Inter-state relations 2: key issues that divide states in the EU There are several divisive issues, some of which are touch on different visions of the nature of the EU ‘project’. These issues include: How should decisions in the EU be made? How liberal (non interventionist) should EU economic policies be? What should be the size of the EU’s budget? Where should the spending priorities be? How independent should EU foreign and defence policies be of the Atlantic Alliance?
The importance of ideology: 1 The established view is that ideology is not as important at the EU level as it is at the national level in shaping EU policy-making, because of: The supposedly ‘technical’ nature of many EU policies. The requirement on the main proposer of policies – the Commission – to act in a non partisan manner. The emphasis on consensus that so characterises EU policy processes. The dispersal of power between institutions means there is not a majority/minority cleavage between left and right..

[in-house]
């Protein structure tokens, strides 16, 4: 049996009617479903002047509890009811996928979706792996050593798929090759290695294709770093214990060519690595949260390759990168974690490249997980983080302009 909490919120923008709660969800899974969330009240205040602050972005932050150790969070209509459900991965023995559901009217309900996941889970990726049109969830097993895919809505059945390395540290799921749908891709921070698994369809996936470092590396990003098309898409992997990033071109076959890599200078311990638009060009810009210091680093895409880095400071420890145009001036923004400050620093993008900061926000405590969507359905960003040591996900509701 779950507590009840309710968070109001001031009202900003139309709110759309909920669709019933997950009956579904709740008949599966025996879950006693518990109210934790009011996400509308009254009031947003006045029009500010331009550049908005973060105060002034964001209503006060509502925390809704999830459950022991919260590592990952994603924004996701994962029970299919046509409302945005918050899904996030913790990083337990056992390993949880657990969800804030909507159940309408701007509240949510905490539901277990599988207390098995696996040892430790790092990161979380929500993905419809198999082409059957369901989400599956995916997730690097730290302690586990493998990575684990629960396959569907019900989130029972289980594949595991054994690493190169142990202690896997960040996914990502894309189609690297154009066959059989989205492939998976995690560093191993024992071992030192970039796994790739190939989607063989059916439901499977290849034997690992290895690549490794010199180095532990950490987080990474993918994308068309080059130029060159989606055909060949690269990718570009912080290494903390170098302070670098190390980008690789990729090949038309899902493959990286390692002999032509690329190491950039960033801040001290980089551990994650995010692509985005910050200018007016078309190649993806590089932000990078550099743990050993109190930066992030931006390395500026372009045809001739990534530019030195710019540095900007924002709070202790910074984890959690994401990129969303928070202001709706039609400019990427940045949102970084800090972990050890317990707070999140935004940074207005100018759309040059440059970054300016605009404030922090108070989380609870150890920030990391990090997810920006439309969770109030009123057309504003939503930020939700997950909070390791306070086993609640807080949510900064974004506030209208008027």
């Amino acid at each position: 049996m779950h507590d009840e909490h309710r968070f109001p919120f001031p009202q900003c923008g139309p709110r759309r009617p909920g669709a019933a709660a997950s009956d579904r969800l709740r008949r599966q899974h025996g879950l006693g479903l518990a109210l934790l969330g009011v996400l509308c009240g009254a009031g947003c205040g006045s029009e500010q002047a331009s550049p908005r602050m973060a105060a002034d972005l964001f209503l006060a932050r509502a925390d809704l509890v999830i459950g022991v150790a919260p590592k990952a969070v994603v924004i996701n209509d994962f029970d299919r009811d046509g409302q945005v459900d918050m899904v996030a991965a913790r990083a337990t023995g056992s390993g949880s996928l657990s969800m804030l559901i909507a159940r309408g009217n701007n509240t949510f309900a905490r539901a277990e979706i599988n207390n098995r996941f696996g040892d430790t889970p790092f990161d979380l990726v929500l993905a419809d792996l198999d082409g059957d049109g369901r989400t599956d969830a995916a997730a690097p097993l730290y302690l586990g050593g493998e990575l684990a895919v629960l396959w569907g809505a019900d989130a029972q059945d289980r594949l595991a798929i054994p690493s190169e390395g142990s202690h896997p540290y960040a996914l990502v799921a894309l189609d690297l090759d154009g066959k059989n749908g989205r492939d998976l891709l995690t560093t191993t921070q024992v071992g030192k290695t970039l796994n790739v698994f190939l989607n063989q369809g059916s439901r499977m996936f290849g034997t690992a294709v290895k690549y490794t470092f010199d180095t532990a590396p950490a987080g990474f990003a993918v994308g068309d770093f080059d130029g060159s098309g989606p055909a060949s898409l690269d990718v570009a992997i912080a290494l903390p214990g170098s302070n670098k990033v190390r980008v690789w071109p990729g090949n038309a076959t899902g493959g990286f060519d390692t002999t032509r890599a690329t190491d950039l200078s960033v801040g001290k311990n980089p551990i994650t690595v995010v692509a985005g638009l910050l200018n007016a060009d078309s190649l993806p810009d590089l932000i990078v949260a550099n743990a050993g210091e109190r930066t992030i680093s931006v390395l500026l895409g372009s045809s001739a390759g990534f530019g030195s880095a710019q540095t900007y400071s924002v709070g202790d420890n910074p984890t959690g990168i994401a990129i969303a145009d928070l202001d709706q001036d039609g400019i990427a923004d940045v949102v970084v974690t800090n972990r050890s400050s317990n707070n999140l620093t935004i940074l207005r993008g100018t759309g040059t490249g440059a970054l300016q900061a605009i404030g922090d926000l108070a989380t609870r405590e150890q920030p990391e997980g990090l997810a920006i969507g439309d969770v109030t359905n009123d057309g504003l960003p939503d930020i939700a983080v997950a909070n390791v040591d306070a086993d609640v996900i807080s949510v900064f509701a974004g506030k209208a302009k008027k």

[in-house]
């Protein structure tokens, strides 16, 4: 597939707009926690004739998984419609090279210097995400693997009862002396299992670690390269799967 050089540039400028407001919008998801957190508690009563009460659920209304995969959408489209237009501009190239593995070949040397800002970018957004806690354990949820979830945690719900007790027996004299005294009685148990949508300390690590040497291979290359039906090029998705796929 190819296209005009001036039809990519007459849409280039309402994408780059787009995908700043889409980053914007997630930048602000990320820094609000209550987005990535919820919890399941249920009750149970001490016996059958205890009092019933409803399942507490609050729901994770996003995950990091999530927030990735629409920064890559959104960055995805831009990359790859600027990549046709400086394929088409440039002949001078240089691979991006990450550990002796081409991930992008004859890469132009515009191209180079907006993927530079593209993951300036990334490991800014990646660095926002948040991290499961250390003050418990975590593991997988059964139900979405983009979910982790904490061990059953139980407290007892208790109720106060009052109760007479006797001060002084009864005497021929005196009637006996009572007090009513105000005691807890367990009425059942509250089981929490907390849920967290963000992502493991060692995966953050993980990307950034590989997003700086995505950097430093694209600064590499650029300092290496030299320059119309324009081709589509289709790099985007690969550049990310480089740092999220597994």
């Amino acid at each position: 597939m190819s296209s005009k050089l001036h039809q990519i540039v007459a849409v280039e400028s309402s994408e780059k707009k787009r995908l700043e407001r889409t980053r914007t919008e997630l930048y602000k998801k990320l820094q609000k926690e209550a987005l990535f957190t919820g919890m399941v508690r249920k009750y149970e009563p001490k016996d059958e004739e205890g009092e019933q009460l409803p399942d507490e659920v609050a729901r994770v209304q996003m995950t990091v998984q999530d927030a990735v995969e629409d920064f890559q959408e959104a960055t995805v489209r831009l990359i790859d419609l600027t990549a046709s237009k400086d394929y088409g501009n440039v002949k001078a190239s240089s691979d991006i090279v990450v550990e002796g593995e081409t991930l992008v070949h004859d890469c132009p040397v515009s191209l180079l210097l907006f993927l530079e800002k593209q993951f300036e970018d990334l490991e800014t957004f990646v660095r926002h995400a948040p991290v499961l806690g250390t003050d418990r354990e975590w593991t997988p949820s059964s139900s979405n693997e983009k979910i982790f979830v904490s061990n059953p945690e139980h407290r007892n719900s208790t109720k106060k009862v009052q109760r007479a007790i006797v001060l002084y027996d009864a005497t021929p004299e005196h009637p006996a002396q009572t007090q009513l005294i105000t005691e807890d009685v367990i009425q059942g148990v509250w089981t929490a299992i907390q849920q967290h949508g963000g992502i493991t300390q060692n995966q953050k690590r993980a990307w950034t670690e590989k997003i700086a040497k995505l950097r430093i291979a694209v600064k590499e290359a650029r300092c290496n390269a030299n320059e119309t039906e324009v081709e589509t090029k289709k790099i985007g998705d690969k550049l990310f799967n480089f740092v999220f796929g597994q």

The importance of ideology: 2 But, there is a contrary view: Many policies are clearly highly ‘political’, and in any event what is ‘technical’ for one may be highly politicised for another. The Commission usually has alternatives available when initiating policies: it must choose. Studies reveal a growing importance of ideology (as measured by political group membership) in determining voting in the EP. There have been periods when a near ’ideological’ majority has existed across the policy-making institutions.
The importance of ideology: 3 One of these periods of a near majority existing across the Council, the Commission, and the EP opened in late What are the policy implications of this? - greater emphasis on liberalisation of key sectors, such as financial services? - greater prospects of real action to achieve the Lisbon goals? - less focus in the post-2006 financial perspective on social re-distribution measures?